In my last blog, I wrote about how confounded I am by the current antigovernment sentiment we are hearing everywhere. Moved to action, I did what all good academics do – I fired off a letter to the editor of our local paper! It was a shortened version of my last blog.
In the online discussion following, a number of people wrote in agreement, and quite a few more wrote in obvious disagreement, though not in any way that would leave me less perplexed about the original sentiment. But there was one thoughtful fellow. While acknowledging the point I had made about the value of government services, his position was that in the best of all possible worlds, all but a very limited few government services would be “privatized,” that is, carried out by private companies rather than by government workers. “My position is that high government employment itself represents a big inefficiency in any economy.”
That is a view I at least had heard before, back in my youthful days when I flirted with “Christian anarchy” as a viable political philosophy. But experience over the last 30 years has mostly raised only counter-arguments in my mind. But at least this is a view I can get my head around, even though I think it should subjected to more demand for evidence than I have seen to date.
Here is what I think. Any well-functioning modern society has “commons” work that needs to be done-basic social welfare, education, public health and sanitation, public land maintenance, park and recreation facility maintenance, protective services (emergency, fire, police), infrastructure building and maintenance, basic research, judicial affairs and such. There also needs to be adequate administration to oversee and regulate these. It is not at all clear to me that private employers, contracted by government for the purpose and driven by the motive to maximize their business profits, can or will do these types of “commons” work any cheaper, better, or more efficiently, than public employees. This has never been adequately demonstrated, and there are all sorts of common sense reasons to doubt it.
Of course there are stories of bad public employees, people who use their position to maximize personal gains at the expense of those they are there to serve. But there are at least as many stories of bad private employers and employees. It is the very fact that there is no great profit to be had that makes these areas of “commons” work in the first place. Once we recognize that, it becomes wrong-headed to think that subjecting this work to “market forces” will get it done any more cheaply or efficiently. If the fact that we have people employed by the commonwealth to do works of the common good represents, ipso facto, inefficiency in the economy, this indicates a problem in how we have been defining the economy in the first place. It is not a view of the economy that is up to the task of facilitating civilized living in a well-functioning modern society.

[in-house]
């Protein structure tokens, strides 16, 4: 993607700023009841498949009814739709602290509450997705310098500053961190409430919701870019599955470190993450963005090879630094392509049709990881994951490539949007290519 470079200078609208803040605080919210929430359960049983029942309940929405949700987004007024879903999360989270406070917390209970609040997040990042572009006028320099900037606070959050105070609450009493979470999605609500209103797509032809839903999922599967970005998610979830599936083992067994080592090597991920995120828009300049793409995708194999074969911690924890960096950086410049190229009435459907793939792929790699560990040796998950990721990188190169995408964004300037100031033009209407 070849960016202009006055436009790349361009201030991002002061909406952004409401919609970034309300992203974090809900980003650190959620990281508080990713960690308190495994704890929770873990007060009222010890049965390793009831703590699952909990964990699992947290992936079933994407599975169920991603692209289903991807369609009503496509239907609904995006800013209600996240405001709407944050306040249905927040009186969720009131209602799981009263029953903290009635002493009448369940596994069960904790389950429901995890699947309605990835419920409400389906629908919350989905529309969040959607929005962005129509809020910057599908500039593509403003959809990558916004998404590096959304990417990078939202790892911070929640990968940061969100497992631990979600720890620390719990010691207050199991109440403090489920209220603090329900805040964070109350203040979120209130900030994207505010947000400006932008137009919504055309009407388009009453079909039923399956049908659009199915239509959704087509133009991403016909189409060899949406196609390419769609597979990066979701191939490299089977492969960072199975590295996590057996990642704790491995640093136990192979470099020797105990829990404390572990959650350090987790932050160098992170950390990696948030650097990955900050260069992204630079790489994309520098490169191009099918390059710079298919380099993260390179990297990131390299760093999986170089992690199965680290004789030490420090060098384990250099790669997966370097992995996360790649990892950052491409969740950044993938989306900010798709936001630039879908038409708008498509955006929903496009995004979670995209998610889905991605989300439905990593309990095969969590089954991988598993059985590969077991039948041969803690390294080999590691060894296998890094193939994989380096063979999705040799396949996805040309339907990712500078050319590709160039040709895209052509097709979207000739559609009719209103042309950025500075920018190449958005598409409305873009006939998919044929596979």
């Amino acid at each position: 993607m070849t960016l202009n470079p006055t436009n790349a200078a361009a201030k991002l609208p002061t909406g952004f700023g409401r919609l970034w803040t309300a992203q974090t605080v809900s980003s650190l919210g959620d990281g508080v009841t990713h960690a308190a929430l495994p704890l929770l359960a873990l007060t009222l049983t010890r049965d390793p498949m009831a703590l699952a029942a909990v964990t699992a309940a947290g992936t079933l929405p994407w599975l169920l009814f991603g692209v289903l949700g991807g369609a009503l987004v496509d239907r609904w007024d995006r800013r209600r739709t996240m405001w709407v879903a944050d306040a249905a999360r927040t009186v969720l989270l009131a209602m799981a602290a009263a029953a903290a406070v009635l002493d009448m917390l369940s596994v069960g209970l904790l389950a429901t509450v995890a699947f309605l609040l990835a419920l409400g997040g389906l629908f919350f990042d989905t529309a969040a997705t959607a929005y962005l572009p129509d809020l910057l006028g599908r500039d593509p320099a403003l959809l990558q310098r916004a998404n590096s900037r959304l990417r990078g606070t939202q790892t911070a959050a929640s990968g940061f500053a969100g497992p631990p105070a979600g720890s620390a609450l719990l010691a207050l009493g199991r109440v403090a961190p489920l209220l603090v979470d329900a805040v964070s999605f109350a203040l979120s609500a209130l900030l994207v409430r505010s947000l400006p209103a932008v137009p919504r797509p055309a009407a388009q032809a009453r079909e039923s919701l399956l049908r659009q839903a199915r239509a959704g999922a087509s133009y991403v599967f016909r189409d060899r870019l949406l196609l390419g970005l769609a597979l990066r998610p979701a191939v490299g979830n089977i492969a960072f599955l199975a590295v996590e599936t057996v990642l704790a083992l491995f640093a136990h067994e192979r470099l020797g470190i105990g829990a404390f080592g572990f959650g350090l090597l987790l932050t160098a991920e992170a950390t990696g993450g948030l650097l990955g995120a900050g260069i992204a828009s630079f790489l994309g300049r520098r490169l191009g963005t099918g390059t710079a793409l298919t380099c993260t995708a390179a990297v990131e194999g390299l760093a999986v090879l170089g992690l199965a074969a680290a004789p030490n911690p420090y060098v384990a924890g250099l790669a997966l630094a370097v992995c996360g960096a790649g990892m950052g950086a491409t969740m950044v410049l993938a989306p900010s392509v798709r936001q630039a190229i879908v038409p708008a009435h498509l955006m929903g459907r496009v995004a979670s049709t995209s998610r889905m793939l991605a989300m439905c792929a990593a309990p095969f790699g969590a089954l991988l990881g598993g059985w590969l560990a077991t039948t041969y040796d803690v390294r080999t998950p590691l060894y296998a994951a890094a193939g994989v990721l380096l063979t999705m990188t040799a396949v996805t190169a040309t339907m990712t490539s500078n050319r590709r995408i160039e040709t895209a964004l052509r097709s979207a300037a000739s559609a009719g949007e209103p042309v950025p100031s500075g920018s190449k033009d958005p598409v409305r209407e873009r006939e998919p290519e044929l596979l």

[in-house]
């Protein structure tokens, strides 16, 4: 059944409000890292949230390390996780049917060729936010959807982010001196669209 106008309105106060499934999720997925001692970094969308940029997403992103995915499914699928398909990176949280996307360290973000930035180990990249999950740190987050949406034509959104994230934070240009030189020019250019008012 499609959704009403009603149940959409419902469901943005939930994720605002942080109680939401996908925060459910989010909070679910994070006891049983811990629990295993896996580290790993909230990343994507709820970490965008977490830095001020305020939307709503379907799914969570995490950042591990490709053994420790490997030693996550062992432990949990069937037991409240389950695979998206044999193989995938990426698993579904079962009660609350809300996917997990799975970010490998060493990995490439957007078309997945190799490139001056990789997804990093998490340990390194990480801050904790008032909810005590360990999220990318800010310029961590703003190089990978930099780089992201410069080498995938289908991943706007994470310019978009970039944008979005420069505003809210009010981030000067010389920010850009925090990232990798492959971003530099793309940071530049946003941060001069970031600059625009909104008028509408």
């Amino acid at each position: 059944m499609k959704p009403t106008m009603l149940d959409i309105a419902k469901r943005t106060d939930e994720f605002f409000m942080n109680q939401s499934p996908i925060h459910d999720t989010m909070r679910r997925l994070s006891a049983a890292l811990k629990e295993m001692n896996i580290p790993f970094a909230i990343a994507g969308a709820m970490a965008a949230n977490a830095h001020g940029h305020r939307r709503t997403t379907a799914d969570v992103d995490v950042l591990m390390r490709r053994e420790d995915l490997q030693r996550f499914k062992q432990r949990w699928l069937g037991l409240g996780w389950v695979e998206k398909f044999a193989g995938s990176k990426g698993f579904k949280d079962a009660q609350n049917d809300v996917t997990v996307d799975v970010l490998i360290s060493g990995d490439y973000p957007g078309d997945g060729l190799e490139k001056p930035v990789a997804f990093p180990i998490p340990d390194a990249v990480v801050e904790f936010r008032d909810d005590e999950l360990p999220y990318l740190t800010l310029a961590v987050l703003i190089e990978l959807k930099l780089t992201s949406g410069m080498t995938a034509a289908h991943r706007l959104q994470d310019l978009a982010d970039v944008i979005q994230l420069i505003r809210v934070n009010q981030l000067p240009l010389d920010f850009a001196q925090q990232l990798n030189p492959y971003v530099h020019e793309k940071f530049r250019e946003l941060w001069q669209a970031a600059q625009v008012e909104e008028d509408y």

Why do we persist in defining our economic life as one big thunderdome of survival of the fittest (i.e., those who can squeeze out the most personal gain for the least input of resources.) It seems to me that pride of accomplishment and commitment to serving the common good (what we once hailed as civic-mindedness and recognized in our public service workers) could be even better motivational sources for economic life than maximum profits. The private sector hardly recognizes that it is actually dependent on a good public sector for its own success. A strong public sector ethos, in which we are taught to appreciate public sector work and respect public sector employees, would be a much better economic foundation for a good society than this current private sector fetish we have now.